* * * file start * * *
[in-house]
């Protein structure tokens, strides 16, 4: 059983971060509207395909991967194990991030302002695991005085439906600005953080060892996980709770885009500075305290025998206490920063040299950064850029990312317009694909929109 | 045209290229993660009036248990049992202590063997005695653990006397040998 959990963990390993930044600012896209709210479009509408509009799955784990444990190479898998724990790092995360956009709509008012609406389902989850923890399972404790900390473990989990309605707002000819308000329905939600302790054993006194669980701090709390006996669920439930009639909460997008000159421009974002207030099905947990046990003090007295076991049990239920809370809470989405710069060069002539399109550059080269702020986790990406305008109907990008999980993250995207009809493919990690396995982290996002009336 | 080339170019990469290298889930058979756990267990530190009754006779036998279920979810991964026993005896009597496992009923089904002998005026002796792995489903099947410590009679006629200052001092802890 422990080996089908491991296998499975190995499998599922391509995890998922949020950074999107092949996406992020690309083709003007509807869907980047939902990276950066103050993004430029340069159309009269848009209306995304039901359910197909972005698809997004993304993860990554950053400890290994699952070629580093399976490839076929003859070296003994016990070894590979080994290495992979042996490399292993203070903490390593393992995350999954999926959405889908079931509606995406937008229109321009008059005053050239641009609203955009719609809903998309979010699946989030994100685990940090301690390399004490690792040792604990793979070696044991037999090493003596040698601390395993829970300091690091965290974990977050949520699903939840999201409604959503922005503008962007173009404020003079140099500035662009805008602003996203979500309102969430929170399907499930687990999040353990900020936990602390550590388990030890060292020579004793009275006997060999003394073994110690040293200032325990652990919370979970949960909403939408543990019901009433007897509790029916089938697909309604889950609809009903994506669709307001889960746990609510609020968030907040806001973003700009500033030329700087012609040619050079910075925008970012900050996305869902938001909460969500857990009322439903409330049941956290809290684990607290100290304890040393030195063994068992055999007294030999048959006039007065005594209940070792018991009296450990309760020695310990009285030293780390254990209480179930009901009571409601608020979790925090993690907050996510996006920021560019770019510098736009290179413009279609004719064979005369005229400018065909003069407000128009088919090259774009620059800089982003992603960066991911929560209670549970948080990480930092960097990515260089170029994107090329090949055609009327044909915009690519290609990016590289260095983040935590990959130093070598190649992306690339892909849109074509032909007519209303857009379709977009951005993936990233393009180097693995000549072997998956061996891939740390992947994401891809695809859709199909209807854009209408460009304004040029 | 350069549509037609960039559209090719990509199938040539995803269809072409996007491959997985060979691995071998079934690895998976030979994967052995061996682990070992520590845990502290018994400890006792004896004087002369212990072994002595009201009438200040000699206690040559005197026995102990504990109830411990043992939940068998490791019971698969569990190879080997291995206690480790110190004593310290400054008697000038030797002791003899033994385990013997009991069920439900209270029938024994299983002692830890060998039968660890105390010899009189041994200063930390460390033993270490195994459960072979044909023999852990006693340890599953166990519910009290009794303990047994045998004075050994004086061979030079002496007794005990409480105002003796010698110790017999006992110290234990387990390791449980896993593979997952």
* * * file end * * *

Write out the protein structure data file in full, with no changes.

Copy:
[in-house]
């Protein structure tokens, strides 16, 4: 059983971060509207395909991967194990991030302002695991005085439906600005953080060892996980709770885009500075305290025998206490920063040299950064850029990312317009694909929109 | 045209290229993660009036248990049992202590063997005695653990006397040998 959990963990390993930044600012896209709210479009509408509009799955784990444990190479898998724990790092995360956009709509008012609406389902989850923890399972404790900390473990989990309605707002000819308000329905939600302790054993006194669980701090709390006996669920439930009639909460997008000159421009974002207030099905947990046990003090007295076991049990239920809370809470989405710069060069002539399109550059080269702020986790990406305008109907990008999980993250995207009809493919990690396995982290996002009336 | 080339170019990469290298889930058979756990267990530190009754006779036998279920979810991964026993005896009597496992009923089904002998005026002796792995489903099947410590009679006629200052001092802890 422990080996089908491991296998499975190995499998599922391509995890998922949020950074999107092949996406992020690309083709003007509807869907980047939902990276950066103050993004430029340069159309009269848009209306995304039901359910197909972005698809997004993304993860990554950053400890290994699952070629580093399976490839076929003859070296003994016990070894590979080994290495992979042996490399292993203070903490390593393992995350999954999926959405889908079931509606995406937008229109321009008059005053050239641009609203955009719609809903998309979010699946989030994100685990940090301690390399004490690792040792604990793979070696044991037999090493003596040698601390395993829970300091690091965290974990977050949520699903939840999201409604959503922005503008962007173009404020003079140099500035662009805008602003996203979500309102969430929170399907499930687990999040353990900020936990602390550590388990030890060292020579004793009275006997060999003394073994110690040293200032325990652990919370979970949960909403939408543990019901009433007897509790029916089938697909309604889950609809009903994506669709307001889960746990609510609020968030907040806001973003700009500033030329700087012609040619050079910075925008970012900050996305869902938001909460969500857990009322439903409330049941956290809290684990607290100290304890040393030195063994068992055999007294030999048959006039007065005594209940070792018991009296450990309760020695310990009285030293780390254990209480179930009901009571409601608020979790925090993690907050996510996006920021560019770019510098736009290179413009279609004719064979005369005229400018065909003069407000128009088919090259774009620059800089982003992603960066991911929560209670549970948080990480930092960097990515260089170029994107090329090949055609009327044909915009690519290609990016590289260095983040935590990959130093070598190649992306690339892909849109074509032909007519209303857009379709977009951005993936990233393009180097693995000549072997998956061996891939740390992947994401891809695809859709199909209807854009209408460009304004040029 | 350069549509037609960039559209090719990509199938040539995803269809072409996007491959997985060979691995071998079934690895998976030979994967052995061996682990070992520590845990502290018994400890006792004896004087002369212990072994002595009201009438200040000699206690040559005197026995102990504990109830411990043992939940068998490791019971698969569990190879080997291995206690480790110190004593310290400054008697000038030797002791003899033994385990013997009991069920439900209270029938024994299983002692830890060998039968660890105390010899009189041994200063930390460390033993270490195994459960072979044909023999852990006693340890599953166990519910009290009794303990047994045998004075050994004086061979030079002496007794005990409480105002003796010698110790017999006992110290234990387990390791449980896993593979997952």